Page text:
Iron traffics in circulation bound to a siderocalin (Ngal)-catechol complex.Bao, G., Clifton, M., Hoette, T.M., Mori, K., Deng, S.X., Qiu, A., Viltard, M., Williams, D., Paragas, N., Leete, T., Kulkarni, R., Li, X., Lee, B., Kalandadze, A., Ratner, A.J., Pizarro, J.C., Schmidt-Ott, K.M., Landry, D.W., Raymond, K.N., Strong, R.K., Barasch, J.
(2010) Nat.Chem.Biol. 6: 602-609
- PubMed: 20581821
- DOI: 10.1038/nchembio.402
- Primary Citation of Related Structures:
- PubMed Abstract:
The lipocalins are secreted proteins that bind small organic molecules. Scn-Ngal (also known as neutrophil gelatinase associated lipocalin, siderocalin, lipocalin 2) sequesters bacterial iron chelators, called siderophores, and consequently blocks ba ...
The lipocalins are secreted proteins that bind small organic molecules. Scn-Ngal (also known as neutrophil gelatinase associated lipocalin, siderocalin, lipocalin 2) sequesters bacterial iron chelators, called siderophores, and consequently blocks bacterial growth. However, Scn-Ngal is also prominently expressed in aseptic diseases, implying that it binds additional ligands and serves additional functions. Using chemical screens, crystallography and fluorescence methods, we report that Scn-Ngal binds iron together with a small metabolic product called catechol. The formation of the complex blocked the reactivity of iron and permitted its transport once introduced into circulation in vivo. Scn-Ngal then recycled its iron in endosomes by a pH-sensitive mechanism. As catechols derive from bacterial and mammalian metabolism of dietary compounds, the Scn-Ngal-catechol-Fe(III) complex represents an unforeseen microbial-host interaction, which mimics Scn-Ngal-siderophore interactions but instead traffics iron in aseptic tissues. These results identify an endogenous siderophore, which may link the disparate roles of Scn-Ngal in different diseases.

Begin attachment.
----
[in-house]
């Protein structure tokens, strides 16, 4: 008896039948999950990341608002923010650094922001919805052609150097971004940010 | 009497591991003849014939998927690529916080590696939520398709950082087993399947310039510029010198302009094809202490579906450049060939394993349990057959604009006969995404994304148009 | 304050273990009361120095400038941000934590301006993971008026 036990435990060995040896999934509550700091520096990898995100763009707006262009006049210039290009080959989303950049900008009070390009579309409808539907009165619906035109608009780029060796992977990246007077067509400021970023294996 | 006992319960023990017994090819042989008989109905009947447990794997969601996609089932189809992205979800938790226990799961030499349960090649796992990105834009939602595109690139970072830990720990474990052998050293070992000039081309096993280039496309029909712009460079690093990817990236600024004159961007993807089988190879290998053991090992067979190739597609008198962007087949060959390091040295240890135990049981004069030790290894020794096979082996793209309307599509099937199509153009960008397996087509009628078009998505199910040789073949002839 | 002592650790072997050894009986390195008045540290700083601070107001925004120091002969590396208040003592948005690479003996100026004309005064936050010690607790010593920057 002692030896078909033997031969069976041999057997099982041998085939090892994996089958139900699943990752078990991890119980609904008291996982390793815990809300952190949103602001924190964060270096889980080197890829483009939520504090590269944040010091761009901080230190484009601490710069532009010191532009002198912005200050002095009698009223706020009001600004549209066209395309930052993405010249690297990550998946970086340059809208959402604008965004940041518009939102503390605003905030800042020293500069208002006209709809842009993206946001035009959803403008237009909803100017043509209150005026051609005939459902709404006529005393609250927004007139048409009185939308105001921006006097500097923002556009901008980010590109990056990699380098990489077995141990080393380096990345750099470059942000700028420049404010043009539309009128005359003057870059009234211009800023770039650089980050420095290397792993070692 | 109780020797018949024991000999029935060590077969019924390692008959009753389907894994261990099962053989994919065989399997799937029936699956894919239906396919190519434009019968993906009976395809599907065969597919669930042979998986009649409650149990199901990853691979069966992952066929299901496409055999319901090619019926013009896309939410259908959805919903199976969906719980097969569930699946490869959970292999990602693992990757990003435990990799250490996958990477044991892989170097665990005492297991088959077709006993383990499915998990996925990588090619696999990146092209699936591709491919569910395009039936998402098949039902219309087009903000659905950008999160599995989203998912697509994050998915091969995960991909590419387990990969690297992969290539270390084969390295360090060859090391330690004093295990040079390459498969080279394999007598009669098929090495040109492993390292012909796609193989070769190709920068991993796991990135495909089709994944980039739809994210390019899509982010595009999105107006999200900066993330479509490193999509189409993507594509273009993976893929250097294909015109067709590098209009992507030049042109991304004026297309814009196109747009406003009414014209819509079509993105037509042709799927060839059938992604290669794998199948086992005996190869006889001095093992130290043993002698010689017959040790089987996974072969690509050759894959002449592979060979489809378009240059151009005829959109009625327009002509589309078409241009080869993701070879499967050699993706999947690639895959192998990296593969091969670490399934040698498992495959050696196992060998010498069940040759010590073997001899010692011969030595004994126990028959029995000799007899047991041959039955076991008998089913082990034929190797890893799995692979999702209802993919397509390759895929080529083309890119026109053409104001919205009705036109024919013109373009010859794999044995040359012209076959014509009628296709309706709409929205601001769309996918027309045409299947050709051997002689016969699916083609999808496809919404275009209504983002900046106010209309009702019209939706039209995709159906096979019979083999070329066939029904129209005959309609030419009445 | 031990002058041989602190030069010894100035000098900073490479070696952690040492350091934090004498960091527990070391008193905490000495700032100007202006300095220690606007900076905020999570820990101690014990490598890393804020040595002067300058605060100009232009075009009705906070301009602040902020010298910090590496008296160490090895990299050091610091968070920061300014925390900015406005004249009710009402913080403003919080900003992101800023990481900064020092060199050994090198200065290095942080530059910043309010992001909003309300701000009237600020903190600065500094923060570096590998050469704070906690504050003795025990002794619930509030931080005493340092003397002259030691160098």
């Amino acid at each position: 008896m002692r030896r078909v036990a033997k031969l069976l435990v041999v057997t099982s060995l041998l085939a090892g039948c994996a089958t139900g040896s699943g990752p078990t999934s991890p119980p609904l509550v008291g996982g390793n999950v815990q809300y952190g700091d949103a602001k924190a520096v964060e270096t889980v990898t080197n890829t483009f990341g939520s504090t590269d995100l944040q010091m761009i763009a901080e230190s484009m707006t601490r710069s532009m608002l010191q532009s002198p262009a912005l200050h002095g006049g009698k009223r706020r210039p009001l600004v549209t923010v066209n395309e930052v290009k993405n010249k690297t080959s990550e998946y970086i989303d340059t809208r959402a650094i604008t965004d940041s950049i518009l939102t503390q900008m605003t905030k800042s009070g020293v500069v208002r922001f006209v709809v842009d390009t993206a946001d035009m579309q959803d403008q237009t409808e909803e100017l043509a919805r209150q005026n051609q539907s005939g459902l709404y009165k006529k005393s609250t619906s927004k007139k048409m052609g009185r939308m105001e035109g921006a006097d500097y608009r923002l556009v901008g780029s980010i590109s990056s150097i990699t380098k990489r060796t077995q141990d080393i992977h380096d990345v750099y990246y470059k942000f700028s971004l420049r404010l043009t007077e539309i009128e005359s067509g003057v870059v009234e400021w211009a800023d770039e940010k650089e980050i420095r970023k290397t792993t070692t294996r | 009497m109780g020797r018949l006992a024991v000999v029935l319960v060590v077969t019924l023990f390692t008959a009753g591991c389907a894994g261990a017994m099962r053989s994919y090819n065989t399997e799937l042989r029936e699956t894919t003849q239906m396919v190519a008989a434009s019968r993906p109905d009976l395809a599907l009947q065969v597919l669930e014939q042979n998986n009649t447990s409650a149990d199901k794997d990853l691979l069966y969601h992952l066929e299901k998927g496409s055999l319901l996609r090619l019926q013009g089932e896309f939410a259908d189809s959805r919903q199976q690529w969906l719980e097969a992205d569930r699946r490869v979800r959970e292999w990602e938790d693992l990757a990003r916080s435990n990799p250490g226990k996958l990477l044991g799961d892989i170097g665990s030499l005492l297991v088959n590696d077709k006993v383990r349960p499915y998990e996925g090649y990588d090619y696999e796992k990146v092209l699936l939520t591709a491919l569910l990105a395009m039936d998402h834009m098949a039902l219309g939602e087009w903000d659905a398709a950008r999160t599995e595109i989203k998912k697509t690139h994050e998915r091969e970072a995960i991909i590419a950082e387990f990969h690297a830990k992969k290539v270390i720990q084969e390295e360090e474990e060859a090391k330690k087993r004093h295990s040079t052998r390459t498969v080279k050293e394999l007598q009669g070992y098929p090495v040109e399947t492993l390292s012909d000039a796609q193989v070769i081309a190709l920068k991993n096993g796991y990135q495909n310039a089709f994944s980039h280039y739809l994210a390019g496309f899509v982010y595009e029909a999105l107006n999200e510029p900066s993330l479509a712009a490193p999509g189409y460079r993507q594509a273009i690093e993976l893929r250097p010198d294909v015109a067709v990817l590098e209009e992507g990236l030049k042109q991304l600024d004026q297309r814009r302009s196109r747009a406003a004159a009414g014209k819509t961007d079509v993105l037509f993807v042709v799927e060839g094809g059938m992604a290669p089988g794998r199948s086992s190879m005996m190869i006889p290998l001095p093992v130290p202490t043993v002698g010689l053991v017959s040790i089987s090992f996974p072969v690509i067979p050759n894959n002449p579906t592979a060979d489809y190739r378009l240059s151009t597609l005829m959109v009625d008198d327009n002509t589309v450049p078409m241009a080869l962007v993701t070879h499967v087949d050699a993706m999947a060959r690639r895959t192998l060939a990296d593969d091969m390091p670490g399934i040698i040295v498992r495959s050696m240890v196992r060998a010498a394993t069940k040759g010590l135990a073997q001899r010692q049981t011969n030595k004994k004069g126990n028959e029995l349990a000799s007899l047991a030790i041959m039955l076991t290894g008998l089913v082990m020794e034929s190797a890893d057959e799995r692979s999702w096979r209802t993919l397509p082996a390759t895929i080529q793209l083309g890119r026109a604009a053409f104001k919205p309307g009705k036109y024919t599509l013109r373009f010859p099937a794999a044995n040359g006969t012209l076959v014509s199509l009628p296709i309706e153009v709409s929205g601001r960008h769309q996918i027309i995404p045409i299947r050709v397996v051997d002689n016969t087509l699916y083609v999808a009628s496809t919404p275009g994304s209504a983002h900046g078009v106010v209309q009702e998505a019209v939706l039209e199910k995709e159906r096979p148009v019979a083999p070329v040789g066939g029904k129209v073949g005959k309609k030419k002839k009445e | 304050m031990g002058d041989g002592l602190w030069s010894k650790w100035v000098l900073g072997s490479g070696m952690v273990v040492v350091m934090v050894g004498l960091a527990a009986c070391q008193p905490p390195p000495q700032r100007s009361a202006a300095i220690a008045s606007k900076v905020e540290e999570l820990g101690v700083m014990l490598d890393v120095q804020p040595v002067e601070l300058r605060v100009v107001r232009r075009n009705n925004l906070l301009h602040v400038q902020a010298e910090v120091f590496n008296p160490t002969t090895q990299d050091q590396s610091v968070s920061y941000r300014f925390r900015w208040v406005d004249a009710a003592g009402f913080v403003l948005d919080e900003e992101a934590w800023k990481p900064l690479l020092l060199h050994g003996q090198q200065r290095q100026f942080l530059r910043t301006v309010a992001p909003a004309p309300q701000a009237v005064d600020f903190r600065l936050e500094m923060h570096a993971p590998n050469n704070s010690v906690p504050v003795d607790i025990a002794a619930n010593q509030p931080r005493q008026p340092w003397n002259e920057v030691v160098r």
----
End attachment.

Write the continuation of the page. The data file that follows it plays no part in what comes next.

College of Physicians and Surgeons of Columbia University, New York, New York, USA.